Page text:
I loooooove winning!

Thursday, April 11, 2013

Maddie's Top Free Agent SP's

As good of a crop as I have ever seen -

1.Bubbles Judd - 102.66
2. Timothy Crawford - 99.20
3. Bernie Pena - 97.24
4. Mule Service - 91.68
5. Erv Johnstone - 90.36
6. Aaron Simon - 88.32
7. Anthony Patterson - 84.58
8. Angel Palmeiro - 84.38
9. Brant Riggan - 82.28
10. Stevie Waters - 81.15

Wednesday, April 10, 2013

Coach Hiring / Re-sign Free Agents for Noobs


Today we really get going. First things first, if you have taken a guy to arbitration twice and you want to keep him, today is the day you must offer him a long term deal. You can do so on your arbitration report. If you go to arbitration three times with a guy, he will leave after the season. This can happen to even the best of owners, so be sure to check your report. If you have a question about this, ask on the forum.

As a bonus, most will take less long-term than what they are asking for in arbitration. It may make sense to offer a guy in year two of arb if his arb demands are significantly higher than his long term demands. Just be sure to lock him up for as long as you can.

Coaches! @#$% Coaches! If you despise coach hiring (like I do), re-sign as many of your guys as you can. Assuming you budgeted in the 10-12 million range, you will not have a problem signing good coaches if you spend responsibly. For the rookies, it is important for each coach to have a high rating in their respective specialty (pitching for pitching coaches, hitting for hitting coaches, etc.). Additionally, all else being equal, you want the guy with higher loyalty, patience, and discipline. A good guide for specialty ratings is as follows:

RL >50
LoA> 55
HiA>60
AA>65
AAA>70
ML>80 for P,H, and B, >70 for 3B and F, >40 for 1B, and >70 for Bu.

It is important to not neglect your minor league guys. Your coaches will impact their development. There are tricks and strategies here, but I learned last season to not get too cute with this process. And remember, if you have less than 2 million, you cannot transfer money into another category, so you might as well spend it.




Tuesday, April 9, 2013

How They Do It - Budget


Here's a look at the four top teams (as ranked at the end of the season) and how (I think) they approached their Season 26 budget - 

1. Richmond
deang had a win at all costs strategy, and it worked. He minimized pretty much every category. This allowed him to sign multiple Free Agents to add to what was already a high salaried squad. Yes, it did win him a World Series, but will those contracts come back to haunt him (or future owners)?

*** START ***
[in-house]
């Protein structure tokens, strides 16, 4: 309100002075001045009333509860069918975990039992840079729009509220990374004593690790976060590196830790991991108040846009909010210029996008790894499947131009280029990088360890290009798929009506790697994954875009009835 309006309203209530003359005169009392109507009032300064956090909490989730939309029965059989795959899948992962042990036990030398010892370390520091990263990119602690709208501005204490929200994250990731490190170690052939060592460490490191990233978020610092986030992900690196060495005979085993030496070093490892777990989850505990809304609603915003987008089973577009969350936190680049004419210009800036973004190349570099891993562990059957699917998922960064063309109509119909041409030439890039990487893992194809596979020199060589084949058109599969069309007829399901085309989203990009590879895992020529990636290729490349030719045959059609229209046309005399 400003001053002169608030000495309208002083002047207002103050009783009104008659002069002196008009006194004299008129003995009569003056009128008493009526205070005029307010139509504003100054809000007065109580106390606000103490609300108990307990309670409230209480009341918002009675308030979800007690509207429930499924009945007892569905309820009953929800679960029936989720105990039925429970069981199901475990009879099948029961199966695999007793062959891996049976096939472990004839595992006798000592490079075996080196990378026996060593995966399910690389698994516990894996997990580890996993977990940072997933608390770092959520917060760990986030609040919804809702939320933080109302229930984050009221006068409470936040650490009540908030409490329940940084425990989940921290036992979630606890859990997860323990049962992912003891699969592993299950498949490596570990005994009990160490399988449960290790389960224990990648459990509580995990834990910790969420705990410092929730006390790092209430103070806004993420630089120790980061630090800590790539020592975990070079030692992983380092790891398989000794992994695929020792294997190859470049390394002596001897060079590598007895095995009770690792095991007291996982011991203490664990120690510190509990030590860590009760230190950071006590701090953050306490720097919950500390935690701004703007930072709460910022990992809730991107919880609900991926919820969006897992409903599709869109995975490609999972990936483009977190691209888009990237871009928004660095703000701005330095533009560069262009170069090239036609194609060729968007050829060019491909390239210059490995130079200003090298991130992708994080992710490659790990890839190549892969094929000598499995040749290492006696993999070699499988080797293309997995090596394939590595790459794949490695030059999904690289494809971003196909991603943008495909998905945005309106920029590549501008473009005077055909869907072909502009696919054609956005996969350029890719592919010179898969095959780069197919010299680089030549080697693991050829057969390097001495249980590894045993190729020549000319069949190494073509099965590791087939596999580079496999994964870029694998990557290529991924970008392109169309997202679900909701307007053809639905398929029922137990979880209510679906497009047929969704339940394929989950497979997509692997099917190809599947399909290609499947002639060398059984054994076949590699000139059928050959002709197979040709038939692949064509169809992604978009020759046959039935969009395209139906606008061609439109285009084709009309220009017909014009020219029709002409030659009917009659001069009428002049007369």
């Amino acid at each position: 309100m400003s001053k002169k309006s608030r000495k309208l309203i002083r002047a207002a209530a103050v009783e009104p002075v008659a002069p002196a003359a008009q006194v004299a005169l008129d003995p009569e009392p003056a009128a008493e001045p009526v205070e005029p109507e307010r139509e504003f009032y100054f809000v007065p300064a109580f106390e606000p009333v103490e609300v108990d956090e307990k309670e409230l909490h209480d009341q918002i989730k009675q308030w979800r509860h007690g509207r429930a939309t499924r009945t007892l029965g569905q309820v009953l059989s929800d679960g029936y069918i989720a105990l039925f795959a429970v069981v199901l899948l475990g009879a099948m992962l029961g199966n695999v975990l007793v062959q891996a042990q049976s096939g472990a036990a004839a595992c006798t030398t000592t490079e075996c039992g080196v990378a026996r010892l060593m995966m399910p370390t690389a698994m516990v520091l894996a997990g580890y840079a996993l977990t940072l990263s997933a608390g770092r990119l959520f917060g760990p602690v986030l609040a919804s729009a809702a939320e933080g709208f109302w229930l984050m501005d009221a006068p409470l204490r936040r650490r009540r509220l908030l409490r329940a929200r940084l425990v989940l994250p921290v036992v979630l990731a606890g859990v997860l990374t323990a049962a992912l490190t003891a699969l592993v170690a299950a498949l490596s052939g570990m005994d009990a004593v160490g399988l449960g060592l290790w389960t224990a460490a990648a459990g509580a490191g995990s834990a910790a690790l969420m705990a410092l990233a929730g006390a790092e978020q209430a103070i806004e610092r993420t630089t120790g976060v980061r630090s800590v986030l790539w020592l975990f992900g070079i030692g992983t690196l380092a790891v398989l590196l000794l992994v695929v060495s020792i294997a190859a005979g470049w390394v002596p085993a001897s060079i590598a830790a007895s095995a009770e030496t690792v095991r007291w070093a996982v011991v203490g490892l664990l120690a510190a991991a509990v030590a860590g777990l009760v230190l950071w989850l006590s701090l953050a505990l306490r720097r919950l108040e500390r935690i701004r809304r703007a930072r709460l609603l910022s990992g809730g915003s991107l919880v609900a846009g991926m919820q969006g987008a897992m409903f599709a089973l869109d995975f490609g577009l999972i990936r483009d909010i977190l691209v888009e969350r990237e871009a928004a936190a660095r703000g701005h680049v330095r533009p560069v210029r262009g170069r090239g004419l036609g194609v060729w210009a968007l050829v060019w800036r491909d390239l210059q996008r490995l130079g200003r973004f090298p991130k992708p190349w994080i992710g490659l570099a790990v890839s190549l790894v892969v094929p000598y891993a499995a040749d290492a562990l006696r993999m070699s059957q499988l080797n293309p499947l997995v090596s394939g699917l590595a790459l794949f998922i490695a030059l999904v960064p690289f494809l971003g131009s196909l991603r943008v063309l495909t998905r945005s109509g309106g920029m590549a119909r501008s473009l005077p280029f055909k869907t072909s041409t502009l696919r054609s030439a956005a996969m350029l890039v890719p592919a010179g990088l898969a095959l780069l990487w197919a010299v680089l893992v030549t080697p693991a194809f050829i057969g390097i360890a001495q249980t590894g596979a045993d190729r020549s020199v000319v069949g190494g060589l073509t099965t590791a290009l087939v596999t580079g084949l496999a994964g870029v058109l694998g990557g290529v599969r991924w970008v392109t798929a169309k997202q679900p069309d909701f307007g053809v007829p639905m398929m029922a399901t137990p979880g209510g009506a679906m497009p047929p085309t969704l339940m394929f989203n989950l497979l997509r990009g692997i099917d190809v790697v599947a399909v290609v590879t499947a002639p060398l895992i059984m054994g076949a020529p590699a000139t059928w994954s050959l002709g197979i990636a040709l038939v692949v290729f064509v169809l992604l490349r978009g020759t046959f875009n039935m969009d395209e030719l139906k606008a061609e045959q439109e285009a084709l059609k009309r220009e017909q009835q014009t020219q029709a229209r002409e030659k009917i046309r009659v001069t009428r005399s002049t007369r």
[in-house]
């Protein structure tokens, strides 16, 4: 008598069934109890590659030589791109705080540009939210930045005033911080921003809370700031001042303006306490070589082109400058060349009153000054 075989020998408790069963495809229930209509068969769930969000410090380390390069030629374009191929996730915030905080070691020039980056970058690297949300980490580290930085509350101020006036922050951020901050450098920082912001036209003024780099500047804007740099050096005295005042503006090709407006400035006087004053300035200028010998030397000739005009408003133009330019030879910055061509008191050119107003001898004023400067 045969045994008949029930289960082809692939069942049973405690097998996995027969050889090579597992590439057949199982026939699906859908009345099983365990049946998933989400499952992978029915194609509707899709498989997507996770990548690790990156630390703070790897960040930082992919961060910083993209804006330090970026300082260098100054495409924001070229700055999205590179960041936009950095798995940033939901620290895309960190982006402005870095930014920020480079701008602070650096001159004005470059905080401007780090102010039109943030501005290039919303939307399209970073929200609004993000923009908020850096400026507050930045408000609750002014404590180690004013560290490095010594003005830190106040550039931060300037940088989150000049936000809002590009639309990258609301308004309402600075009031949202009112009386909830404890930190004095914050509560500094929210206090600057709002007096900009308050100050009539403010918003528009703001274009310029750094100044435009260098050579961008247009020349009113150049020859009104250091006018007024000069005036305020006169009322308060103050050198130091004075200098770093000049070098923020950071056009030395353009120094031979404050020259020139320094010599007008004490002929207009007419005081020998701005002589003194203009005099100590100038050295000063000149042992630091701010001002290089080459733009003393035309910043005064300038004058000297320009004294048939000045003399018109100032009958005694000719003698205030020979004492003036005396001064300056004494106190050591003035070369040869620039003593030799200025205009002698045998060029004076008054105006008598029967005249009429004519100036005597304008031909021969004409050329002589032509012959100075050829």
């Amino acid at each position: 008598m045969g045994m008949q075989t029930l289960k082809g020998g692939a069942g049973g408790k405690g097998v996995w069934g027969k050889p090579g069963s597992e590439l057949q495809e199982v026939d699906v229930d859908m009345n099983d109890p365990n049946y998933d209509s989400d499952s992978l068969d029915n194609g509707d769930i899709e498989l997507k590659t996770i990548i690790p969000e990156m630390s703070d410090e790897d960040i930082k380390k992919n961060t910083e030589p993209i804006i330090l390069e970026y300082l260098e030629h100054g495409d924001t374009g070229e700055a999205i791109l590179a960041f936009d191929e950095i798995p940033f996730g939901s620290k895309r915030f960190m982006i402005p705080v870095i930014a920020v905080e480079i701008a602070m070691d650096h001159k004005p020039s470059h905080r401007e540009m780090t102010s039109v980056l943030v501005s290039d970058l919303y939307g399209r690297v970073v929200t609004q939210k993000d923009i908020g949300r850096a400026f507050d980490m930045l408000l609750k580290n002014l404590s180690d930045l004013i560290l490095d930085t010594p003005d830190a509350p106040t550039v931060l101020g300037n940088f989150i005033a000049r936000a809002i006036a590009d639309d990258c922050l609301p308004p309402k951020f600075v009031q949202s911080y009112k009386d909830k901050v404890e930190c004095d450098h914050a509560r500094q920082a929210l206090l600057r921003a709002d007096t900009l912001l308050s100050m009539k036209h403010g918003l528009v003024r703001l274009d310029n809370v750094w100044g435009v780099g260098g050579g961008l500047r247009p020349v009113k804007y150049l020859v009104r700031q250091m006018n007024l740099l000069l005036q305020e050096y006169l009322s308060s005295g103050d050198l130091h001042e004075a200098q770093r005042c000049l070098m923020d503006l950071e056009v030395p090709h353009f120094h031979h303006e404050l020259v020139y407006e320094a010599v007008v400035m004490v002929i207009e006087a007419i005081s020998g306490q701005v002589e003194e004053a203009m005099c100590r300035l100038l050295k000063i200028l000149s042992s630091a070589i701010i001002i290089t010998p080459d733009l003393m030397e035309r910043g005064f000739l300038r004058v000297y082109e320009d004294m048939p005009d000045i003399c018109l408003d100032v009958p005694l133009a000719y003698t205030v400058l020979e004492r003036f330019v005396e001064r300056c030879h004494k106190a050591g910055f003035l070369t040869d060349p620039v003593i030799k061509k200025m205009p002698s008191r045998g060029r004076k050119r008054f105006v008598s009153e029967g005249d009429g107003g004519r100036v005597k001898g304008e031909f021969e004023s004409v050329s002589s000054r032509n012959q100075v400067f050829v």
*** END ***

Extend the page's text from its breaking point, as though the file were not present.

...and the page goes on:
2. Kansas City
mwelker is part of a growing trend of punting on the draft and advanced scouting. The theory is that once you are established as a top team, you will not draft a difference maker anyway, so try to get a guy (or two) in IFA with the saved money. And it was a lot of money that he saved (29 million vs the league average for those categories). Since his player budget wasn't high, he was able to compete in the IFA market and, in addition, sign multiple Type A free agents. This strategy yielded him Yusmeiro Montero. This strategy takes a while to materialize (and undo) due to the budget restrictions from year to year. 

3. Boston
cincy played it fairly straight. His coaching budget was way down, resulting in poor ML coaches. But did it matter? All of his other categories were at or above the league average. He put $25 million more into the draft than KC, and it yielded him Logan BowmanAl Segui, and Gabe Brantley

4. Helena
ncapodagli was also of the "punt the draft and advance scouting" school, although he spent his savings on salaries rather than IFA's.  He did keep his training at 20, thus maximizing the growth of his players. If you want your players to reach their potential, spend on training, and if you want them to recover from injuries, spend on medical. 

5. Salt Lake City
raybie2305 had the lowest player salary budget (prior to transfers) in the world, proving that there is no single right way to win. Only one season removed from a losing record, SLC had the 11th pick in the draft and couldn't afford to miss on a player, so the draft budget needed to be high. He also made six trades last season, so his advanced budget also remained high. Another growing trend is to make educated guesses on prospects when trading with a zero ADV budget. Based on where someone was drafted, how much they received in IFA, their development pattern so far, and their patience ratings, most experienced owners can guess where a prospect will end up. 

Monday, April 8, 2013

Welcome to Season 28!

The blog took much of Season 27 off, so look for a new and improved blogger in 27. I will aim to finish the 25th Anniversary RP slot, as well as bring back features you all have become accustomed to (previews, predictions, FA reviews, etc.).

I have updated the info (records, clubs, etc.) to the left.

We have three new owners this season.

In the NL, voleye http://www.whatifsports.com/HBD/Pages/Popups/UserProfile.aspx?uid=150531 takes over a very good Chicago team and has moved to Scranton. Voleye has 23 seasons under his belt and a career ML winning percentage of .460.

 In the AL, bfish36 http://www.whatifsports.com/HBD/Pages/Popups/UserProfile.aspx?uid=778508 takes over a very good, but very expensive Richmond squad. The other AL squad will be taken over by dirtybutt http://www.whatifsports.com/user/profile/Games/HardballDynasty/?user=dirtybutt. Dirty is a vet, with 16 seasons and 1 WS championship.

As a reminder, bfish36 will be the only one restricted from trading until the beginning of the season.